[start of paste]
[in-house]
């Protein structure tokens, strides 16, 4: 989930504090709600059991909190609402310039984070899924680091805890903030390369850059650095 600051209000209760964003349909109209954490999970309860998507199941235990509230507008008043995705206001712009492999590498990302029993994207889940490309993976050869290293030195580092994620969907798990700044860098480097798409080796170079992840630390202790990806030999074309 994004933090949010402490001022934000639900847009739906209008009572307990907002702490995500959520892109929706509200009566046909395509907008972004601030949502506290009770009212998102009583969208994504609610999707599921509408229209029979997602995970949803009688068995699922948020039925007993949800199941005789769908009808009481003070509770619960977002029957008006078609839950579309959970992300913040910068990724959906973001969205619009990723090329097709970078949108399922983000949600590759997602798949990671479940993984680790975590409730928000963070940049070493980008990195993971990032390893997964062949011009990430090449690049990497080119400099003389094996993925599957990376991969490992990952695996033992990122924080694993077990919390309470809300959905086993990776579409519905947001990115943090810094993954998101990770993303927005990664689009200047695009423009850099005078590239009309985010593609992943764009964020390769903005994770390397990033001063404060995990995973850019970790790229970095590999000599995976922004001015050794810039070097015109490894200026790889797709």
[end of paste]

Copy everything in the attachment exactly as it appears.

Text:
[in-house]
């Protein structure tokens, strides 16, 4: 989930504090709600059991909190609402310039984070899924680091805890903030390369850059650095 600051209000209760964003349909109209954490999970309860998507199941235990509230507008008043995705206001712009492999590498990302029993994207889940490309993976050869290293030195580092994620969907798990700044860098480097798409080796170079992840630390202790990806030999074309 994004933090949010402490001022934000639900847009739906209008009572307990907002702490995500959520892109929706509200009566046909395509907008972004601030949502506290009770009212998102009583969208994504609610999707599921509408229209029979997602995970949803009688068995699922948020039925007993949800199941005789769908009808009481003070509770619960977002029957008006078609839950579309959970992300913040910068990724959906973001969205619009990723090329097709970078949108399922983000949600590759997602798949990671479940993984680790975590409730928000963070940049070493980008990195993971990032390893997964062949011009990430090449690049990497080119400099003389094996993925599957990376991969490992990952695996033992990122924080694993077990919390309470809300959905086993990776579409519905947001990115943090810094993954998101990770993303927005990664689009200047695009423009850099005078590239009309985010593609992943764009964020390769903005994770390397990033001063404060995990995973850019970790790229970095590999000599995976922004001015050794810039070097015109490894200026790889797709």